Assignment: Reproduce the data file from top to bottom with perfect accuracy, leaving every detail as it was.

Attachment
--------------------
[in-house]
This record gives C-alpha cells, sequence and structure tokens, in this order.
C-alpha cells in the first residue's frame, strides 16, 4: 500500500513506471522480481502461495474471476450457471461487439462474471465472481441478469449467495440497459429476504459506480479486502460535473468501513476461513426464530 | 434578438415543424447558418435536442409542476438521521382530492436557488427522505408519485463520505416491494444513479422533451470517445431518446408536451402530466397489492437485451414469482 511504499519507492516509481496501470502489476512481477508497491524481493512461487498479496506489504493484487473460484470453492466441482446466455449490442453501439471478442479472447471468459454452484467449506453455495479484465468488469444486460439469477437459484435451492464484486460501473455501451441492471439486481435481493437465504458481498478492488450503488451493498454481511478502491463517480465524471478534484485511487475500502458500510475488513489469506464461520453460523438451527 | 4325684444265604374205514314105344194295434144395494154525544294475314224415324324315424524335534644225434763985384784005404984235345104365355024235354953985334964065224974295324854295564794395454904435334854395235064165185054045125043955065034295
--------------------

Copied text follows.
[in-house]
This record gives C-alpha cells, sequence and structure tokens, in this order.
C-alpha cells in the first residue's frame, strides 16, 4: 500500500513506471522480481502461495474471476450457471461487439462474471465472481441478469449467495440497459429476504459506480479486502460535473468501513476461513426464530 | 434578438415543424447558418435536442409542476438521521382530492436557488427522505408519485463520505416491494444513479422533451470517445431518446408536451402530466397489492437485451414469482 511504499519507492516509481496501470502489476512481477508497491524481493512461487498479496506489504493484487473460484470453492466441482446466455449490442453501439471478442479472447471468459454452484467449506453455495479484465468488469444486460439469477437459484435451492464484486460501473455501451441492471439486481435481493437465504458481498478492488450503488451493498454481511478502491463517480465524471478534484485511487475500502458500510475488513489469506464461520453460523438451527 | 4325684444265604374205514314105344194295434144395494154525544294475314224415324324315424524335534644225434763985384784005404984235345104365355024235354953985334964065224974295324854295564794395454904435334854395235064165185054045125043955065034295